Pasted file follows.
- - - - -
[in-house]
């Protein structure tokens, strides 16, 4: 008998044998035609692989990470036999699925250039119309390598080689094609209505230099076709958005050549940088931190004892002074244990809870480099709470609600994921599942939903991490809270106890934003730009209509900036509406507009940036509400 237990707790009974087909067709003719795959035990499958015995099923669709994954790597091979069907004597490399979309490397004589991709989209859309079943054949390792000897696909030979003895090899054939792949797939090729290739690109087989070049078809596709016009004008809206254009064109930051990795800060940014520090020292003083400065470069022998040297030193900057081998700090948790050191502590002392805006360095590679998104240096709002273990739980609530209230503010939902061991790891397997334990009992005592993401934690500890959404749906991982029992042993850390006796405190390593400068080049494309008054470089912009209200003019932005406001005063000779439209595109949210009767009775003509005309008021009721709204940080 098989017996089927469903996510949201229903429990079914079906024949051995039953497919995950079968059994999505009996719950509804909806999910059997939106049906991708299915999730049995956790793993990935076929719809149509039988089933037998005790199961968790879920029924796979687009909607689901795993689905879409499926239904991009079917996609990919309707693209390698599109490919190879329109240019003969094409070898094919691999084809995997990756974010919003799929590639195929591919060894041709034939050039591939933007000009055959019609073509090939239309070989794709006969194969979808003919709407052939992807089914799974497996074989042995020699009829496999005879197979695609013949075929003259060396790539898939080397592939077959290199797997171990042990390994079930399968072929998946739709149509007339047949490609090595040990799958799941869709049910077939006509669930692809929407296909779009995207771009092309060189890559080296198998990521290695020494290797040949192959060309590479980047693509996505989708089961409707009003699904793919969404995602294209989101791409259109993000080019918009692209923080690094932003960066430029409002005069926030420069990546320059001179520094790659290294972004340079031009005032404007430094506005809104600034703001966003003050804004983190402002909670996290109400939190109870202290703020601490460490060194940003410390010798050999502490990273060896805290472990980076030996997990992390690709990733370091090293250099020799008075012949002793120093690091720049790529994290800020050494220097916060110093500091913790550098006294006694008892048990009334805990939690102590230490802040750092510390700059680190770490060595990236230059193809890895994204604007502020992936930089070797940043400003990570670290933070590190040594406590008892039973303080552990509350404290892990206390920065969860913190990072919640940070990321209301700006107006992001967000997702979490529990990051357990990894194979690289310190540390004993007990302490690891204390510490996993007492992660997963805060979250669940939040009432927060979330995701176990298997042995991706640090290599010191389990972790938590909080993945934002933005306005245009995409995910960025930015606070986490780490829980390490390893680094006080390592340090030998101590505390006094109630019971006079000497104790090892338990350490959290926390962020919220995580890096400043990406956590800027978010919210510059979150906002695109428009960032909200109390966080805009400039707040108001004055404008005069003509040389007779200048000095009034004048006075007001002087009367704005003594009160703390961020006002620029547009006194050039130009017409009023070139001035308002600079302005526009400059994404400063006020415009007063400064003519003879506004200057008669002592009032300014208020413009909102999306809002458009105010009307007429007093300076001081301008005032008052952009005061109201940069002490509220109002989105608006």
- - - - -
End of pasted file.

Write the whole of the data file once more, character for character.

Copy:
[in-house]
């Protein structure tokens, strides 16, 4: 008998044998035609692989990470036999699925250039119309390598080689094609209505230099076709958005050549940088931190004892002074244990809870480099709470609600994921599942939903991490809270106890934003730009209509900036509406507009940036509400 237990707790009974087909067709003719795959035990499958015995099923669709994954790597091979069907004597490399979309490397004589991709989209859309079943054949390792000897696909030979003895090899054939792949797939090729290739690109087989070049078809596709016009004008809206254009064109930051990795800060940014520090020292003083400065470069022998040297030193900057081998700090948790050191502590002392805006360095590679998104240096709002273990739980609530209230503010939902061991790891397997334990009992005592993401934690500890959404749906991982029992042993850390006796405190390593400068080049494309008054470089912009209200003019932005406001005063000779439209595109949210009767009775003509005309008021009721709204940080 098989017996089927469903996510949201229903429990079914079906024949051995039953497919995950079968059994999505009996719950509804909806999910059997939106049906991708299915999730049995956790793993990935076929719809149509039988089933037998005790199961968790879920029924796979687009909607689901795993689905879409499926239904991009079917996609990919309707693209390698599109490919190879329109240019003969094409070898094919691999084809995997990756974010919003799929590639195929591919060894041709034939050039591939933007000009055959019609073509090939239309070989794709006969194969979808003919709407052939992807089914799974497996074989042995020699009829496999005879197979695609013949075929003259060396790539898939080397592939077959290199797997171990042990390994079930399968072929998946739709149509007339047949490609090595040990799958799941869709049910077939006509669930692809929407296909779009995207771009092309060189890559080296198998990521290695020494290797040949192959060309590479980047693509996505989708089961409707009003699904793919969404995602294209989101791409259109993000080019918009692209923080690094932003960066430029409002005069926030420069990546320059001179520094790659290294972004340079031009005032404007430094506005809104600034703001966003003050804004983190402002909670996290109400939190109870202290703020601490460490060194940003410390010798050999502490990273060896805290472990980076030996997990992390690709990733370091090293250099020799008075012949002793120093690091720049790529994290800020050494220097916060110093500091913790550098006294006694008892048990009334805990939690102590230490802040750092510390700059680190770490060595990236230059193809890895994204604007502020992936930089070797940043400003990570670290933070590190040594406590008892039973303080552990509350404290892990206390920065969860913190990072919640940070990321209301700006107006992001967000997702979490529990990051357990990894194979690289310190540390004993007990302490690891204390510490996993007492992660997963805060979250669940939040009432927060979330995701176990298997042995991706640090290599010191389990972790938590909080993945934002933005306005245009995409995910960025930015606070986490780490829980390490390893680094006080390592340090030998101590505390006094109630019971006079000497104790090892338990350490959290926390962020919220995580890096400043990406956590800027978010919210510059979150906002695109428009960032909200109390966080805009400039707040108001004055404008005069003509040389007779200048000095009034004048006075007001002087009367704005003594009160703390961020006002620029547009006194050039130009017409009023070139001035308002600079302005526009400059994404400063006020415009007063400064003519003879506004200057008669002592009032300014208020413009909102999306809002458009105010009307007429007093300076001081301008005032008052952009005061109201940069002490509220109002989105608006």